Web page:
Swift and harsh judgments of appearances aren’t limited to high school hallways and model casting calls. The impression that your Website makes on a visitor in the first seven seconds can turn off a prospect for good.
In fact, “seven seconds is probably generous for most people,” says Peter H. Ripley, Webmaster for New York-based catalog and Website design firm AGA. “The initial amount of time [in which users will evaluate a site] drops as their expectations of sites becomes more fine-tuned.” With this in mind, you should reevaluate your Website’s home page.
“Just as when you meet someone for the first time, it’s human nature for customers to visually evaluate a Website the first time they visit it,” says Shari Connealy, president of Reston, VA-based Web design firm Maggpie.com. “Remember that the Internet is mainly a visual experience. Until bandwidth increases and the Internet is more sound- and voice-enabled, customers are going to form their opinions based on what they see.”
San Francisco-based beauty products manufacturer/marketer BeneFit made sure that visitors to the Website saw a home page that resembled the company’s print catalog. “Our biggest goal when designing our home page was to maintain our brand and appeal to our buyers online just as we would with the catalog,” says spokesperson Yvette Jirau. To that end, the company launched its site in February 2000 with most of the same graphics, fonts, and copy as the catalog.
Focus on the big three
When designing a home page — or a site in general — catalogers should focus on three core principles, Ripley says: understanding, interest, and trust.
“Understanding” simply means that visitors should know right off the bat how your site works and what to expect from it. “Expectations of Websites have grown up around functionality and form. Ignore these expectations at your peril,” Ripley says. Basic functions should include search options, easy-loading graphics, and readable typefaces.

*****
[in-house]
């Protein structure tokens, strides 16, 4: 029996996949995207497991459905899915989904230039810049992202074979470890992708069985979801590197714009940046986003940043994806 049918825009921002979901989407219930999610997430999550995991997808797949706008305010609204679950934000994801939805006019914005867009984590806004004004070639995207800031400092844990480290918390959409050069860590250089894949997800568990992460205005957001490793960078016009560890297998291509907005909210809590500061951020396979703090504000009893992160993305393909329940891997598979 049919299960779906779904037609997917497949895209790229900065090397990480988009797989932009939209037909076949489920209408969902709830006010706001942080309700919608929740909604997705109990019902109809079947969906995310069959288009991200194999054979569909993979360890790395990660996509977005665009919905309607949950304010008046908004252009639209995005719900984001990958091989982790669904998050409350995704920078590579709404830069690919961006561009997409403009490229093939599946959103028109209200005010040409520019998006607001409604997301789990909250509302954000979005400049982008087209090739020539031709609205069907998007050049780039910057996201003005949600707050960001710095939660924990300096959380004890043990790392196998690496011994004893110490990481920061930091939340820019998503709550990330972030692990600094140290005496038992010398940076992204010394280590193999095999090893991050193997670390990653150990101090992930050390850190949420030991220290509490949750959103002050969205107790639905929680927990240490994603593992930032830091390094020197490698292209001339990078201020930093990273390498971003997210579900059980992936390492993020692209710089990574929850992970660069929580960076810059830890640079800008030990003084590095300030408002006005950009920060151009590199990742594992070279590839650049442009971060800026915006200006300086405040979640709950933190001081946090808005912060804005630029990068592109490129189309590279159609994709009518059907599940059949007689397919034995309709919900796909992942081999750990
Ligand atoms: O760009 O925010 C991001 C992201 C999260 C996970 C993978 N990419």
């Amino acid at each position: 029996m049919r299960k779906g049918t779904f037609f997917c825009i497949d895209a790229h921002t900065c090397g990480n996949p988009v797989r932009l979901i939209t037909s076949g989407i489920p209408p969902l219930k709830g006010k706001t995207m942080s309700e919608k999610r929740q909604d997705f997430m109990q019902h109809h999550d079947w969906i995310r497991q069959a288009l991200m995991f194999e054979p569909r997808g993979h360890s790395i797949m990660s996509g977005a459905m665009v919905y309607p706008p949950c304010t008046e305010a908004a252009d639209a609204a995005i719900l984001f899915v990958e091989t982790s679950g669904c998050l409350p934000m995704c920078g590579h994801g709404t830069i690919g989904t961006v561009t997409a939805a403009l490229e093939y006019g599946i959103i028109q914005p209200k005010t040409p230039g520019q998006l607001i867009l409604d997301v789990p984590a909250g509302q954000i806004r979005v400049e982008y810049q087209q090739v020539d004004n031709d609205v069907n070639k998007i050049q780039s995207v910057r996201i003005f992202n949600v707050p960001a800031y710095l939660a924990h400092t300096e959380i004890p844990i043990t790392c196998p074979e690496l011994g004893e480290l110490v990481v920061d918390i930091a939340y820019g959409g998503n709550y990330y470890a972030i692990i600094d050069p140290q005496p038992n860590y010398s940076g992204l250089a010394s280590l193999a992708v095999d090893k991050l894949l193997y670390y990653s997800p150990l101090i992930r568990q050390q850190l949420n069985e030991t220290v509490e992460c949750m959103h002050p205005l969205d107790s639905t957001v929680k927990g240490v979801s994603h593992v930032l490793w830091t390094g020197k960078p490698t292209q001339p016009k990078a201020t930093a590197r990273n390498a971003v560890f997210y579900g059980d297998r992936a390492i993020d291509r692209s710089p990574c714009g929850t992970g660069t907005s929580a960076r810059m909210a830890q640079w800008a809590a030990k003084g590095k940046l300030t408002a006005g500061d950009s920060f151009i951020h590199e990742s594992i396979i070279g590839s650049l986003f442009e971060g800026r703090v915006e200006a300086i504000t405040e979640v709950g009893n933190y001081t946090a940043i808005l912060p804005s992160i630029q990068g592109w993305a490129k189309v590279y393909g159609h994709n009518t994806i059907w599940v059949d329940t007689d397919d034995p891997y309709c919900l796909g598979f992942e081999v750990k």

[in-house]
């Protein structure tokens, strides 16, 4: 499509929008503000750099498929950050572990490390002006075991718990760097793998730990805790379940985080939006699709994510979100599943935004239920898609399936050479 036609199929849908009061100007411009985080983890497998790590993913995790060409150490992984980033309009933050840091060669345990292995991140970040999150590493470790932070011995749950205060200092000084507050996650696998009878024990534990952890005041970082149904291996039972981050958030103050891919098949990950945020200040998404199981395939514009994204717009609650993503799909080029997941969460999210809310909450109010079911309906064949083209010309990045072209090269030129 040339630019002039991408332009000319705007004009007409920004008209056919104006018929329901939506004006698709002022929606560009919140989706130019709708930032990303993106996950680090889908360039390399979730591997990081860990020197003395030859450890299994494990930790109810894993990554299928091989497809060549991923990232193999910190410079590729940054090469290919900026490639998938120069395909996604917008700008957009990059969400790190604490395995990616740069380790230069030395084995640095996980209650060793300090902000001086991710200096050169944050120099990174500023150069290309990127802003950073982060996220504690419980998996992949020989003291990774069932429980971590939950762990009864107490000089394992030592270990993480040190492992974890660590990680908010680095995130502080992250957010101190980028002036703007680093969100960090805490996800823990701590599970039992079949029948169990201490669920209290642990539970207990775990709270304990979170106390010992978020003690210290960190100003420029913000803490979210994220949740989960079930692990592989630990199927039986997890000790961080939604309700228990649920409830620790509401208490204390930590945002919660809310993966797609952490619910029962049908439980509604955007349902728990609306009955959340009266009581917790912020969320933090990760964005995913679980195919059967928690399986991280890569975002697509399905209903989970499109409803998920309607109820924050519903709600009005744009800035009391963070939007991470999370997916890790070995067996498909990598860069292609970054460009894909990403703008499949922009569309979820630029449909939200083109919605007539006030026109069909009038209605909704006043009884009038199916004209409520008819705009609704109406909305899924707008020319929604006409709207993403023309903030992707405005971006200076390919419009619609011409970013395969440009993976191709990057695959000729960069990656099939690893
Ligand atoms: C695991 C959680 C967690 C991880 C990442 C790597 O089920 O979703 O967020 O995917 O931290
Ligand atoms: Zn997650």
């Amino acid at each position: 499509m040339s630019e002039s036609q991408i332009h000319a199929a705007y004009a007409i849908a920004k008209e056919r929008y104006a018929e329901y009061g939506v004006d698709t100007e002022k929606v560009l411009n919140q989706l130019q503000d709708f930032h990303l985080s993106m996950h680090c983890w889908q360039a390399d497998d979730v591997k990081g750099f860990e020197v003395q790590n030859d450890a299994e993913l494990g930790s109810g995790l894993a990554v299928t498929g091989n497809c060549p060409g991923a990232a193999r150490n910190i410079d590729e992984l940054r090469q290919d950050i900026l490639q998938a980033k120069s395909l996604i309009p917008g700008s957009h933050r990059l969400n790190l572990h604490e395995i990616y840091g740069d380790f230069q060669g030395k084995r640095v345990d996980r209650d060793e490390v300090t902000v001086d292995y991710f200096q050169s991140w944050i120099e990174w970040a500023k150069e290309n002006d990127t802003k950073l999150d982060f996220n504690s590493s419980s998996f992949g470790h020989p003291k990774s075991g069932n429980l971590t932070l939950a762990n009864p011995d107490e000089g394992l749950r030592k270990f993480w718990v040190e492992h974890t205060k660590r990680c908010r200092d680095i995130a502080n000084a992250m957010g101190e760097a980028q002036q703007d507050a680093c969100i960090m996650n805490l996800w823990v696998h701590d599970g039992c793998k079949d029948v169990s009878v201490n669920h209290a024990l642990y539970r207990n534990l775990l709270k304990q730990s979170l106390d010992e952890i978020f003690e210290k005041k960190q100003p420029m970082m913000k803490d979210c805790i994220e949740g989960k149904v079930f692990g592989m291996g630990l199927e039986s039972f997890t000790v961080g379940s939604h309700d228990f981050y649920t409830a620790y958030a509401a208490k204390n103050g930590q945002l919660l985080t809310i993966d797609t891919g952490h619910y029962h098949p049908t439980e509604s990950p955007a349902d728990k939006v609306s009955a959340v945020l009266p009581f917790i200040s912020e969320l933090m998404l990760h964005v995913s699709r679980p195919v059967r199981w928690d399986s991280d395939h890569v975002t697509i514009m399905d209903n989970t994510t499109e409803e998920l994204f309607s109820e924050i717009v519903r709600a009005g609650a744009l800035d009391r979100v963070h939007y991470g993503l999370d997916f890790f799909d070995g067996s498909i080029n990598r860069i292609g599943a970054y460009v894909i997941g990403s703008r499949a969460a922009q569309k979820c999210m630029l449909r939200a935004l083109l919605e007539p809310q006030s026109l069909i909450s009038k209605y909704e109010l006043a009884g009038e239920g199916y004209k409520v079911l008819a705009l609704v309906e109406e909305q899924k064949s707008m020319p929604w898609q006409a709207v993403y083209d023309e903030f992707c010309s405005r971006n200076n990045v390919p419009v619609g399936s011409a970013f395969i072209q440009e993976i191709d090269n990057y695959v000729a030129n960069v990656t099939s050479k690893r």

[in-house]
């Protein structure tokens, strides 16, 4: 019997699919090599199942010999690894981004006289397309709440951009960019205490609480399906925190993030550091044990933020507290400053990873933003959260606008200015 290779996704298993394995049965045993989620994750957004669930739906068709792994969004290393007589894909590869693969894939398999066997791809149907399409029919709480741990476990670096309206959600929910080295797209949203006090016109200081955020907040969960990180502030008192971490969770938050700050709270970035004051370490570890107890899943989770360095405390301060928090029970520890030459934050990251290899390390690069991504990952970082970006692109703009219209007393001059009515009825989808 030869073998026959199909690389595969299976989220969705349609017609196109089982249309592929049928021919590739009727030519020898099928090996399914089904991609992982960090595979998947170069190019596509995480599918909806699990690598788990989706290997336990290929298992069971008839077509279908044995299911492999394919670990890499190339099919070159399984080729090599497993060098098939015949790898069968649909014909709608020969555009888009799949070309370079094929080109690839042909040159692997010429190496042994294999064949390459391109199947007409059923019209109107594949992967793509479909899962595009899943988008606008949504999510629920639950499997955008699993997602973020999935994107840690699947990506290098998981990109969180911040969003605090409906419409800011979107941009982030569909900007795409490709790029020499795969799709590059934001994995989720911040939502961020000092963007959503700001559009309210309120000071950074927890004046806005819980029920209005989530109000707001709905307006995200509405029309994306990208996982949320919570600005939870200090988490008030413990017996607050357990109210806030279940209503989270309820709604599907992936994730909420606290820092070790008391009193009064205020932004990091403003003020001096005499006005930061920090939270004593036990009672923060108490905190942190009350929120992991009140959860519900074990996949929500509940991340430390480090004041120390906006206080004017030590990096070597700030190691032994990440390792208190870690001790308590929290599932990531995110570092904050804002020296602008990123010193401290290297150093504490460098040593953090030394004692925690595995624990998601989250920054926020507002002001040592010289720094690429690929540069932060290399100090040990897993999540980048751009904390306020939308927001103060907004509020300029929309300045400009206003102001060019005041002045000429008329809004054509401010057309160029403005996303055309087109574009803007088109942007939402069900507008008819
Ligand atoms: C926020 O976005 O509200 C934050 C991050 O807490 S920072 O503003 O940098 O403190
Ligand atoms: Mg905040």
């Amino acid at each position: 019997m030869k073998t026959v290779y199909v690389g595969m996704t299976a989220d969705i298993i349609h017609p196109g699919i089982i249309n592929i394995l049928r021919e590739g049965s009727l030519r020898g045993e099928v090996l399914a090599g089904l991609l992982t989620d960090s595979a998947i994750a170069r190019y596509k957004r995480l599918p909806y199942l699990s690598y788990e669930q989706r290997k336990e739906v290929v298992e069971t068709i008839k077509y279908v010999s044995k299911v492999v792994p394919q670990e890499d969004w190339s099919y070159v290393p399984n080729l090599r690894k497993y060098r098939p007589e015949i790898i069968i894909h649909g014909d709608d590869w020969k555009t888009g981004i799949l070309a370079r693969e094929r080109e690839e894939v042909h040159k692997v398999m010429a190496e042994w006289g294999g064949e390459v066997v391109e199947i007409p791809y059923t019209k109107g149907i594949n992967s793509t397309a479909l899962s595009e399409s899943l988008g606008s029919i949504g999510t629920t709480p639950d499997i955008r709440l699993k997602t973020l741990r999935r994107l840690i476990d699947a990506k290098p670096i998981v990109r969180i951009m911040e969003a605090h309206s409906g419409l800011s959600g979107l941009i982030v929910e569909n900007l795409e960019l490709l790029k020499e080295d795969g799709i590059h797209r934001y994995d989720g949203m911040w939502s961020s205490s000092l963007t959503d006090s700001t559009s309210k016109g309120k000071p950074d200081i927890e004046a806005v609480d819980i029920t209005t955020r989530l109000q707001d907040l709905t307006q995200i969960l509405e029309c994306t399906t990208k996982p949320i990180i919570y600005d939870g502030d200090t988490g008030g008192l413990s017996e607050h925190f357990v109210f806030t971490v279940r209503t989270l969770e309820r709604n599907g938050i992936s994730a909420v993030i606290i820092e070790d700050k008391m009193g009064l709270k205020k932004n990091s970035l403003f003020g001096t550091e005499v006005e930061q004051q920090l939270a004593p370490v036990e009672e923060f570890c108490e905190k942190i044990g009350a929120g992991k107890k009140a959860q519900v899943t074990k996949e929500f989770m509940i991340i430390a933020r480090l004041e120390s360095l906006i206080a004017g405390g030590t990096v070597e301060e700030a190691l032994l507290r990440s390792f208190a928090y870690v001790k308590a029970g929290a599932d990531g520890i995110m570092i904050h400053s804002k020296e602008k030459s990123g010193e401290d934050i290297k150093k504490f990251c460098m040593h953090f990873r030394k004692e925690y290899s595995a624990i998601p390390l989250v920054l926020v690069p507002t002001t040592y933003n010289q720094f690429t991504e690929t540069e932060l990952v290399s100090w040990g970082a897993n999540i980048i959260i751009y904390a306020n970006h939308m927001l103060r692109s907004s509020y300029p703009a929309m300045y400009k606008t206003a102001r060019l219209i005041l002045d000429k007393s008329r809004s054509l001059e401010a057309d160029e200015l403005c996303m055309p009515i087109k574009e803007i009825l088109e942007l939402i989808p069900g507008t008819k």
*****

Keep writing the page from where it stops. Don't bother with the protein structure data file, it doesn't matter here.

User testing — formal or not — is a great way to check that expectations are being met. “Sit a customer down at a computer and watch where he looks and clicks, and interview him afterward,” Ripley suggests.
As for keeping the site relevant to the interests of your customers, “the site should have a time and date stamp, or similar information, to indicate that it is active and alive,” Ripley says. “Reference to seasonal events and seasonal merchandise is another way to do this. Never let stale content sit on your home page.”
In addition to keeping the content fresh, keep it focused on your target audience. “Don’t try to be all things to all people,” Ripley warns. “Your site is the answer to a set of questions that customers might have about your product. Ask yourself what those questions are and frame your site to address those questions clearly up front.” For example, a gardening cataloger might have information on its home page about when customers should plant bulbs vs. when they should plant seeds.
Finally, you have to win the trust of site visitors. “On the Internet, many of our real-world context cues drop away,” Ripley says. “When we get a catalog in the mail, the page count and the quality of the paper and printing establish credibility. On the Web, these elements are unavailable.”